Let me put it to you this way. I’ve been a vegetarian for about five years now, and as much as I think everybody ought to give it a shot, I don’t like to push anybody to become one. Why? Because I would have become one myself much sooner if the vast majority of vocal vegetarians I knew at the time weren’t a bunch of insufferable, self-righteous assholes. I was so afraid of becoming one of those people that it took me much longer than it should have to open myself up to the general idea of vegetarianism. That’s not to say I’m not still insufferable now and then about my diet or anything else, but you know what I mean.

I’m always happy to hear from a Mac user with good advice to share, and just as I’d like to see more vegetarians out there, I think it would be cool if more people knew they had more options than the typical PC setup. But I’ll tell the true fanatics the same thing I told the folks at PETA: if you really want to win people over, you’ve got to stop coming off like a bunch of creepy, ill-informed jackasses.

The bottom line, however, is that I’m sick of my computer situation. I mean, I’m sorry, but this is bullshit. The jackasses may have a point. Something’s got to be done.

Frankly, I’m starting to wonder how difficult it would actually be to build my own computer. Not only would it be a pretty cool thing to do, but I’d end up with more knowledge and more of a sense of ownership over what’s going on inside my machine. Hell, I might even save a little money. I really think this might be something to look into.

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6 Responses to “Complaining about computers and consumer cults”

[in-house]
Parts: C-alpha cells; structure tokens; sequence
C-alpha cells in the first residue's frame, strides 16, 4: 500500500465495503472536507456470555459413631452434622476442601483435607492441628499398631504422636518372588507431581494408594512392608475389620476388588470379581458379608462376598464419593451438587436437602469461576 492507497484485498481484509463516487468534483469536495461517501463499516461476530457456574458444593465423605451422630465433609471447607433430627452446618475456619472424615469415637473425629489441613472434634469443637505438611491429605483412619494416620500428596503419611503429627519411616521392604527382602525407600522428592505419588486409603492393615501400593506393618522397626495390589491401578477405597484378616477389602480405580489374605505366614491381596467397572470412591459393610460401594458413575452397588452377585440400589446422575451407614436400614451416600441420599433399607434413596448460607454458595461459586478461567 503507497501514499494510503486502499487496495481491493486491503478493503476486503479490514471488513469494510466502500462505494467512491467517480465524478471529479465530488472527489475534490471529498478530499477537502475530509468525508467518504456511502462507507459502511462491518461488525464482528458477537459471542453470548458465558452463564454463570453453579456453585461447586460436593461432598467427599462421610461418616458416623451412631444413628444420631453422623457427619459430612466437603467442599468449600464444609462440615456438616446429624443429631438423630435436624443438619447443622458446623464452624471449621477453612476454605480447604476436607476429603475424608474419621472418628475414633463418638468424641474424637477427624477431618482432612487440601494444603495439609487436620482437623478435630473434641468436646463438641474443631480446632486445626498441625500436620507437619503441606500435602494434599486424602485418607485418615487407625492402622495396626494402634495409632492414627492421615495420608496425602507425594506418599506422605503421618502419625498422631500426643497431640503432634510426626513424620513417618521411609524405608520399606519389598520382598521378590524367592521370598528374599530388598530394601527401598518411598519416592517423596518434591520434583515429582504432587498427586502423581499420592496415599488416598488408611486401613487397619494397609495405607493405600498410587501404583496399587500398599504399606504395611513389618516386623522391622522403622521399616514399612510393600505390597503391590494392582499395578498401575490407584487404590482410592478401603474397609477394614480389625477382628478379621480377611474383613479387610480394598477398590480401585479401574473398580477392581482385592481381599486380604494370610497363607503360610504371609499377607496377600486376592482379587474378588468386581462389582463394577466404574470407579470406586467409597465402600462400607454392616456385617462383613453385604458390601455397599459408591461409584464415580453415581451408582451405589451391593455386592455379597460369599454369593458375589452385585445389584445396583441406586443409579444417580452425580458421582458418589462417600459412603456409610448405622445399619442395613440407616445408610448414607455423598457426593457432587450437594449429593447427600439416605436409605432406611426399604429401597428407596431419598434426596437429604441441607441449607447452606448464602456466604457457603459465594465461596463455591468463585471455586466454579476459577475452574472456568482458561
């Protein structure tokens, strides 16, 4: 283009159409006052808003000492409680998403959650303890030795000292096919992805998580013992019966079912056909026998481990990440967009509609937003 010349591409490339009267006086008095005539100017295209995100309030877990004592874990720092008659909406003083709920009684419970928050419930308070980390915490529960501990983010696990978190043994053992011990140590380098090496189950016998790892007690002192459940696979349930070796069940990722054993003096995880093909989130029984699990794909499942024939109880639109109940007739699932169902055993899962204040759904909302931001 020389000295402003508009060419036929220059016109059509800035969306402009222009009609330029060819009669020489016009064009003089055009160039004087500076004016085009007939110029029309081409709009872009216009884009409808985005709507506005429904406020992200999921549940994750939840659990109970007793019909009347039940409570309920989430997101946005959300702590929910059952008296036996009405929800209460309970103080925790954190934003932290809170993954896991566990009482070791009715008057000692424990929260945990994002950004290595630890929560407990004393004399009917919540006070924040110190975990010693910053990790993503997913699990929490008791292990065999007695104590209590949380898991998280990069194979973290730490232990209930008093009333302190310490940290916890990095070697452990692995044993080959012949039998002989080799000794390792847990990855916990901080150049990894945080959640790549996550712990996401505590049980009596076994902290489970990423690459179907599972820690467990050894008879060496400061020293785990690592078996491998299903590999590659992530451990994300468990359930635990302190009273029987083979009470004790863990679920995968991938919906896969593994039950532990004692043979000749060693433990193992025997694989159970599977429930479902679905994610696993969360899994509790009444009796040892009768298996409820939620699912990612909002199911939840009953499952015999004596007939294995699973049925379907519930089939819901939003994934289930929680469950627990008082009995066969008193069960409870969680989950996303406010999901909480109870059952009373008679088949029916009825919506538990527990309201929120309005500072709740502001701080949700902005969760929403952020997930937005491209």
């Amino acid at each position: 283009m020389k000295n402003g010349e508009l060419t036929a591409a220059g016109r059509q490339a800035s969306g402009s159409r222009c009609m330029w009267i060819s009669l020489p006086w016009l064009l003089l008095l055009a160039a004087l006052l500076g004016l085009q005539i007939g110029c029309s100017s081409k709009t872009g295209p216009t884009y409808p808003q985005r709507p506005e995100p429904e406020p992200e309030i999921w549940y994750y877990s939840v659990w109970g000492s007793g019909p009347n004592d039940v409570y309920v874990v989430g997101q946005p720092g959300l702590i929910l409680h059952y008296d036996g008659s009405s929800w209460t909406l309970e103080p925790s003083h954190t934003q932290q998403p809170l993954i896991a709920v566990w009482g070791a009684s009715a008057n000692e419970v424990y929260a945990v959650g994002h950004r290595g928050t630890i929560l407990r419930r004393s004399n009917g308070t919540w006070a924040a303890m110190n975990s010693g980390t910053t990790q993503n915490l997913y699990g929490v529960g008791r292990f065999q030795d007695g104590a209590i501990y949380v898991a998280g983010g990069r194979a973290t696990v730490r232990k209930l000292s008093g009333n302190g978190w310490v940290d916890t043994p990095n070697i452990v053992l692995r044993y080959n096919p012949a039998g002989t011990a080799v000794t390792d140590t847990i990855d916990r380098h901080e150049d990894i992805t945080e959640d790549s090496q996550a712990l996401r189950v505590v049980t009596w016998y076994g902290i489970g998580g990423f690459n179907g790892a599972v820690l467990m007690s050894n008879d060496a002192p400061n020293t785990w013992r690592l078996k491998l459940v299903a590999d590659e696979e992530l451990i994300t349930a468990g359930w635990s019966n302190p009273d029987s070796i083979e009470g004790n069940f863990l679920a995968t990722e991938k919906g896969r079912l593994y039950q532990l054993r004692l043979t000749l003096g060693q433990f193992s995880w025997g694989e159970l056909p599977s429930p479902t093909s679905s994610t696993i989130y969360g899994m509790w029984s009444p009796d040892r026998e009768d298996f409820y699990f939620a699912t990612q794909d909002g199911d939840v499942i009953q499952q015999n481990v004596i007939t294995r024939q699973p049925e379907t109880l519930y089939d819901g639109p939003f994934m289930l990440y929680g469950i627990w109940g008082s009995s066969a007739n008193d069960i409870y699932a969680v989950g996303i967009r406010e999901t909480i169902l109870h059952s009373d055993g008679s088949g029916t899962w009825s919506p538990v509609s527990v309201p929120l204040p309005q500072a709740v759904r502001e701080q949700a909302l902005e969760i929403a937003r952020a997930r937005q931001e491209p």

1. Stephanie says:

    Dude, get a Mac.

  2. Matt says:

    Argh! Damn your eyes! I knew that was going to happen within minutes!

  3. ramanan says:

    If you spend a good chunk of time with your machine, it doesn’t seem like a good thing to cheap out on. As for buying a Mac, they make nicer machines and the operating system is a big step up from Windows. It’s also all based on Unix, so for all your web development work it’d be MUCH easier to do things locally. I would imagine that turntable software you use is available for the Mac as well, but that would be the only issue I can think of.

  4. Matt says:

    Ram, you’re actually one of the people that comes to mind when I think of Mac people with genuinely pragmatic advice to offer.

    The “don’t cheap out on your machine” argument is a good one for sure, but it’s unfortunately got to compete with the “don’t go into debt” argument these days. And the Unix base would indeed be awesome when it comes to my day job and my other web stuff, I’ll give you that.

    And yes, Macs are generally the way to go as far as DJ tech is concerned. Serato, for example, runs adequately on XP, but it’s a chore to run it on Vista. The occasions I’ve run it live on a Mac – DJs on the same bill often share gear the way drummers might share a kit – have been very encouraging indeed.

    Obviously, I’m being a bit tongue in cheek when I say I don’t want to buy a Mac because of the person I fear I’d become. I’m open to the option, and as crazy as it may sound, it’s a choice between that and building my own machine at the moment. I’m weighing the pros and cons, and of course I welcome everyone’s opinions.

  5. jason says:

    Two points here.

    1. Apple doesn’t licence their plans out to anyone, which means they tightly control everything, partswise, that goes into their products. I’ve had my iBook G4 for almost four years, it seems pretty durable, and I don’t think I’m that much of a d-bag because of it. (Most of my d-baggery probably comes from me running Linux as well.)

    2. Building your own computer isn’t so hard — I’ve put a few together myself, including the one I’m using presently — but you sorta have to know what you’re doing. Also, building a laptop doesn’t really work, because you can’t get the parts off the shelf. But hey, this one I’m using cost me less than $300, with a goodly amount of memory and a roomy hard drive, so that ain’t bad.

  6. Matt says:

    Those are two good points indeed. I wasn’t aware that you couldn’t get laptop parts off the shelf, and that certainly does take a lot of the appeal out of the idea. As does the whole “you’d have to know what you’re doing” thing.